Biodegradation of Petroleum Hydrocarbons in the Deep Sea

  • Joel E. KostkaEmail author
  • Samantha B. Joye
  • Will Overholt
  • Paul Bubenheim
  • Steffen Hackbusch
  • Stephen R. Larter
  • Andreas Liese
  • Sara A. Lincoln
  • Angeliki Marietou
  • Rudolf Müller
  • Nuttapol Noirungsee
  • Thomas B. P. Oldenburg
  • Jagoš R. Radović
  • Juan Viamonte


The Deepwater Horizon (DWH) discharge is unique in that it represents the first large spill that occurred in the deep sea, and unparalleled volumes of chemical dispersant were applied during emergency response efforts. Thus, the DWH incident raised new challenges with regard to predictions of petroleum hydrocarbon (PHC) biodegradation and the fate of discharged hydrocarbons in the deep sea, which is permanently cold (~4 °C) and exposed to high hydrostatic pressure (1 MPa per 100 m). Although extensive information is available on the rates and controls of PHC biodegradation in marine environments, relatively few studies have been conducted under conditions resembling the deep sea. In particular, hydrostatic pressure is a key environmental parameter that has been largely overlooked in biodegradation studies, due to methodological challenges and the difficulty to obtain samples. Considering the rapid expansion of oil and gas drilling into deeper waters, there is an urgent need to improve understanding of the influence of low temperature and high pressure on biodegradation in order to better constrain the fate of hydrocarbons in the deep sea. This chapter addresses the current understanding of deep sea PHC biodegradation, highlighting discoveries made during the scientific response to the DWH disaster.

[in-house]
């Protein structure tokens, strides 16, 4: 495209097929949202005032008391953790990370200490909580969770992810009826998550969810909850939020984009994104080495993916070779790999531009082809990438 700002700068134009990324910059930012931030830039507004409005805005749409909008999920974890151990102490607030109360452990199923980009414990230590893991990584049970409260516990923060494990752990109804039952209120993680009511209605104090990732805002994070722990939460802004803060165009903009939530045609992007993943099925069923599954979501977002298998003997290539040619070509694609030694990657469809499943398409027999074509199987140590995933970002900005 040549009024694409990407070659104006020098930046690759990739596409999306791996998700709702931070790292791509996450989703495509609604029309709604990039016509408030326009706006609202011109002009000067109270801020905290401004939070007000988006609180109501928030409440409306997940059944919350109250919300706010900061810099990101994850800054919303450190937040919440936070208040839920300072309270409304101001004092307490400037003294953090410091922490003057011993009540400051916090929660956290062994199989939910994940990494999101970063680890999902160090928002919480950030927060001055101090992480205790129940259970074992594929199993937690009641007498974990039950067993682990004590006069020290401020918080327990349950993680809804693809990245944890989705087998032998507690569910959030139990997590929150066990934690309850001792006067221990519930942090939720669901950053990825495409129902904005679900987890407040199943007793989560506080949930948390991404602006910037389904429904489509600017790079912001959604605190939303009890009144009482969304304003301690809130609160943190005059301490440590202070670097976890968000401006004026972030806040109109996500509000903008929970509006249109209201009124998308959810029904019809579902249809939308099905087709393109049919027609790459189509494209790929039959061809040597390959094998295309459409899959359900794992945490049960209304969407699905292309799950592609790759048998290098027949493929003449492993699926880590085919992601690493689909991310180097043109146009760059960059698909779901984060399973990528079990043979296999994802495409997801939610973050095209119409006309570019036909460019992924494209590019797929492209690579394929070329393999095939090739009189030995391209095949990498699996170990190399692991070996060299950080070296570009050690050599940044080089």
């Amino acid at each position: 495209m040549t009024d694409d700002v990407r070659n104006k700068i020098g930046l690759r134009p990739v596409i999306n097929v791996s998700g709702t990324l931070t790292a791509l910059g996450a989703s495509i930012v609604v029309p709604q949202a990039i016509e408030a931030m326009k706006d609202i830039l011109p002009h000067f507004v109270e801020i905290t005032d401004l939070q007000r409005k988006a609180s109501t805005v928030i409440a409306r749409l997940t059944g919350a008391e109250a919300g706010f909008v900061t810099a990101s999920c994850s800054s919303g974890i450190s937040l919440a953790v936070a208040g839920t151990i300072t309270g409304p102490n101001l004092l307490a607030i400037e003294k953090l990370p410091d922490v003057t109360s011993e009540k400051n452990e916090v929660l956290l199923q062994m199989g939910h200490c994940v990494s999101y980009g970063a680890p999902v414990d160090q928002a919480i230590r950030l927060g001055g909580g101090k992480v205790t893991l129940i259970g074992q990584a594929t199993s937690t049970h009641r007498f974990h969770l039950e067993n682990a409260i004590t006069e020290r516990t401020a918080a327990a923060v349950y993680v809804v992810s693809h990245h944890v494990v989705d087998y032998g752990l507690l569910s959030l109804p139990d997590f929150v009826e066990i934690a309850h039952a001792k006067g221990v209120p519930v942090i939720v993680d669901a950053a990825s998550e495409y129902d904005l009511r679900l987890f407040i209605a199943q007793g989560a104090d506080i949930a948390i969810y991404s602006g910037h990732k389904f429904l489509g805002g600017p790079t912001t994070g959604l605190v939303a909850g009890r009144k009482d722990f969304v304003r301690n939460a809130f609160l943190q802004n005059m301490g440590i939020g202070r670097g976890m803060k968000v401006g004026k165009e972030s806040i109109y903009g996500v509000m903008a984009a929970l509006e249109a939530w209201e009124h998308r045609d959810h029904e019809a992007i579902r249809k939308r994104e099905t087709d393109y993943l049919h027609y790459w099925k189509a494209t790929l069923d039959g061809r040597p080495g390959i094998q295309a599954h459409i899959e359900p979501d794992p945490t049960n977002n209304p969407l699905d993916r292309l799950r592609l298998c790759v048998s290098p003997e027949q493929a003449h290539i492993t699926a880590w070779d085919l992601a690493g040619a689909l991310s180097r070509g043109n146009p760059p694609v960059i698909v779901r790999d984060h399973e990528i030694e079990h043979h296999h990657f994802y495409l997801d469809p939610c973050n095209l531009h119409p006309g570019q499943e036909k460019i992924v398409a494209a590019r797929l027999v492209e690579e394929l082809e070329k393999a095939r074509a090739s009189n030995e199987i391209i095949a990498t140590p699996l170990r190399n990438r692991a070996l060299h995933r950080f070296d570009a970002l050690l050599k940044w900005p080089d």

Biodegradation Deep sea Pressure Temperature Petroleum hydrocarbon Hydrocarbon-degrading bacteria 


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Copyright information

© Springer Nature Switzerland AG 2020

Authors and Affiliations

  • Joel E. Kostka
    • 1
    Email author
  • Samantha B. Joye
    • 2
  • Will Overholt
    • 3
  • Paul Bubenheim
    • 4
  • Steffen Hackbusch
    • 4
  • Stephen R. Larter
    • 5
  • Andreas Liese
    • 4
  • Sara A. Lincoln
    • 6
  • Angeliki Marietou
    • 7
  • Rudolf Müller
    • 4
  • Nuttapol Noirungsee
    • 4
  • Thomas B. P. Oldenburg
    • 5
  • Jagoš R. Radović
    • 5
  • Juan Viamonte
    • 5
  1. 1.Georgia Institute of Technology, School of Biology and Earth & Atmospheric SciencesAtlantaUSA
  2. 2.Department of Marine SciencesUniversity of GeorgiaAthensUSA
  3. 3.Friedrich Schiller University Jena, Institute of BiodiversityJenaGermany
  4. 4.Hamburg University of Technology, Institute of Technical BiocatalysisHamburgGermany
  5. 5.Department of GeoscienceUniversity of Calgary, PRGCalgaryCanada
  6. 6.Department of GeosciencesThe Pennsylvania State UniversityUniversity ParkUSA
  7. 7.Department of Bioscience-MicrobiologyAarhus UniversityAarhusDenmark

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